After a rough spell in Japan, Van Hekken is back and better than ever
Van Hekken played for the Heroes from 2012 to 2015, during which time he earned himself a reputation as one of the team’s most reliable pitchers. Although not a flashy pitcher, he is known for having a reliable arm and threw five to six innings per game as a regular in the starting rotation.
Fans thought, or at least hoped, that he would retire with the Heroes. But he left the Heroes after Saitama Seibu Lions doubled his annual salary before this season. However, he struggled in the Nippon Professional League (NPL) after suffering a shoulder injury. Now, the prodigal son has returned, ready to make up for the part of the Korea Baseball Organization (KBO) season that he’s missed in the upcoming playoffs.
“I was not able to enjoy the ball game in Japan,” said Van Hekken when JoongAng Ilbo met him at the Gocheok Sky Dome, the Heroes’ home ballpark. Indeed, his record from NPL speaks for itself. While pitching in 10 games, he recorded four losses and his earned run average (ERA) stood at 6.31, which is in stark contrast to his performance in the KBO, where he pitched in 120 games to tally 58 wins, 32 losses and 3.54 ERA.
The American pitcher did not hesitate for a second when he was called back by the Heroes. The thought of coming back to Korea was already at the back of his head, according to Van Hekken. “Park Dong-won (Heroes’ catcher) was sitting next to me,” he said. “I felt relieved having my old teammates at my side.”
Since Van Hekken came back to the KBO, he has been dominating the mound, already pitching in seven games and tallying five wins, with no losses. It was as if he wanted to demonstrate his gratitude to the Heroes’ fans and the coaching staff who welcomed him back with open arms. His ERA stands low at 2.14 right now.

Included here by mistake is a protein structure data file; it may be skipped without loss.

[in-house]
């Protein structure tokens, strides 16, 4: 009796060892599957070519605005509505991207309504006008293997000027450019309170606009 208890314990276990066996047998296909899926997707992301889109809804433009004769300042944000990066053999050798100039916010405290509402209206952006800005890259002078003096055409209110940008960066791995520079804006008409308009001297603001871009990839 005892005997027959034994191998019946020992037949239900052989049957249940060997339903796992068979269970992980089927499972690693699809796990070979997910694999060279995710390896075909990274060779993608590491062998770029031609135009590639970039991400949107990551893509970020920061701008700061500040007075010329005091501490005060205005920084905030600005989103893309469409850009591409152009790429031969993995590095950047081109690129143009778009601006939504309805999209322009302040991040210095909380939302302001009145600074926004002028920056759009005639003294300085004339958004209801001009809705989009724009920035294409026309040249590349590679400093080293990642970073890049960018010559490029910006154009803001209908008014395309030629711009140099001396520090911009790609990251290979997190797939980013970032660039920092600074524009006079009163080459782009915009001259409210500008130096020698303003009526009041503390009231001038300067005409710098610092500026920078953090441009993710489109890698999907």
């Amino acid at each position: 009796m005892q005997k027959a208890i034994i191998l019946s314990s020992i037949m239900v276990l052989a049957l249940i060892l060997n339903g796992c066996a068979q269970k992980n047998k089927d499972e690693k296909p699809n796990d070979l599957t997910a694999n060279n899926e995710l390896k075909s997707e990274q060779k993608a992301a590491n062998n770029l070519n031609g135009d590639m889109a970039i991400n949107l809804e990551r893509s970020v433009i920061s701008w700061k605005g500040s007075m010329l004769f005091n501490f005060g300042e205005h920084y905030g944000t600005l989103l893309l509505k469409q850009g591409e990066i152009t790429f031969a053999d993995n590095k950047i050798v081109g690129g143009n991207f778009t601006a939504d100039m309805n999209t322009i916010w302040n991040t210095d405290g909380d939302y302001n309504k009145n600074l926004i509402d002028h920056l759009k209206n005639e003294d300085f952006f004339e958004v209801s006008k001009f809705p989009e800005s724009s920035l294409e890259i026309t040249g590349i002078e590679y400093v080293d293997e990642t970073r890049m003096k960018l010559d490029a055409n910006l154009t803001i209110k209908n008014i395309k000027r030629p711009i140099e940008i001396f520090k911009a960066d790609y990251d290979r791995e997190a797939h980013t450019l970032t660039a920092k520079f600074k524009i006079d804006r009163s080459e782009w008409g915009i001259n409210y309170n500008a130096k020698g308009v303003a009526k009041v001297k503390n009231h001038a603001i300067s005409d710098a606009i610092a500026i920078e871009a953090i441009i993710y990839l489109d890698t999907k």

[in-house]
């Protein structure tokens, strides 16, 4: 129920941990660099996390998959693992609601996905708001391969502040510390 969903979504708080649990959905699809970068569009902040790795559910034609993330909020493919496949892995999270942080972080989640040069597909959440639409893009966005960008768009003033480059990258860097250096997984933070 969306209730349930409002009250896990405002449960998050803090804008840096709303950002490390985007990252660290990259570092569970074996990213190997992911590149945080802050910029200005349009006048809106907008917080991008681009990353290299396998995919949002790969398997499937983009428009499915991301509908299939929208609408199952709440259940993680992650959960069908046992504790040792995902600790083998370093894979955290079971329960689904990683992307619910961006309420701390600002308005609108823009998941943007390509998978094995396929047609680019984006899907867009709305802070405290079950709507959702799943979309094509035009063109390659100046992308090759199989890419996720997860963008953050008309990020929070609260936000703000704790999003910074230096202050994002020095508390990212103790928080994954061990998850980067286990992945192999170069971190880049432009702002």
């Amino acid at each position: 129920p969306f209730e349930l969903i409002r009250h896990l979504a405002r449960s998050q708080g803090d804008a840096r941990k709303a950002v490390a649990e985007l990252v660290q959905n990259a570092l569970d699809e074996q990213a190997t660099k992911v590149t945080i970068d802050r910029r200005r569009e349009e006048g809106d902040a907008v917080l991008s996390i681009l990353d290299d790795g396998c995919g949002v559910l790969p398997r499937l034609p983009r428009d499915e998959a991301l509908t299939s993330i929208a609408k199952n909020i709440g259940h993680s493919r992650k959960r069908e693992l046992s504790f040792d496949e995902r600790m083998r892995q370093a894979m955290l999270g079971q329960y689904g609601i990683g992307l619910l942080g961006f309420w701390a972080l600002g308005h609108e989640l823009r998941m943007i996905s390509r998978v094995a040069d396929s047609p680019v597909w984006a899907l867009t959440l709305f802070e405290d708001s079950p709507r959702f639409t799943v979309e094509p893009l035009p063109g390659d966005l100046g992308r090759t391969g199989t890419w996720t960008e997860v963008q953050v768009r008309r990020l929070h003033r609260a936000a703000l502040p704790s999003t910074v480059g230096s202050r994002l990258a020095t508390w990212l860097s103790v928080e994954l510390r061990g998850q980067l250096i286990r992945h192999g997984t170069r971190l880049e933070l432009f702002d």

When asked why he thinks he struggled in Japan, he discussed the difference between the Korean league and the Japanese league and said he explained to his team in Japan what he thought to be the best way to remedy his shoulder, but the team wasn’t willing to listen to him. The American pitcher said he just could not enjoy the game. Once he came back to the Heroes, he was able to work closely with the staff to take care of his shoulder.
But when asked whether it is the notable discrepancy in the level of game played between Korea and Japan, he disagreed, saying, “It was because of my physical condition that I struggled in Japan.”
When the Heroes brought Van Hekken back from the Seibu Lions, the KBO club only promised him an incentive of $100,000 without a guaranteed annual salary. While he might have been disappointed, the 37-year-old American pitcher said he did not look at money-related matter in his decision to return to the Heroes.
The batting lineup of the Heroes has been thinned in comparison to past seasons, when Van Hekken played alongside Park Byung-ho and Kang Jung-ho, both of whom joined Major League Baseball teams. Still, Van Hekken says the strengthened pitching lineup can carry the team once the postseason comes along.
Fans call him ‘Van the public official,’ a reference to his consistent and reliable pitching style. The American smiled and said the nickname fits the style he aims for, which is characterized by stability. Yeom Kyung-yup, the manager of the Heroes, says Van Hekken is the pillar of the Heroes, while Son Hyeok, the Heroes’ pitching coach, says Van Hekken is the textbook example of how starting pitchers should play. They credit Van Hekken’s ability to control the pace of the game with different types of balls.
“I want to pitch as long as I can be of help to the team,” Van Hekken said. Pushing 40, he does not feel old just yet, although he doubts he can go until he is in his 50s.
With Van Hekken in the starting lineup once more, the Heroes, who are maintaining their position at third in the KBO standings, will go into the postseason with that much more to offer to fans.
BY PARK SO-YOUNG [firstname.lastname@example.org]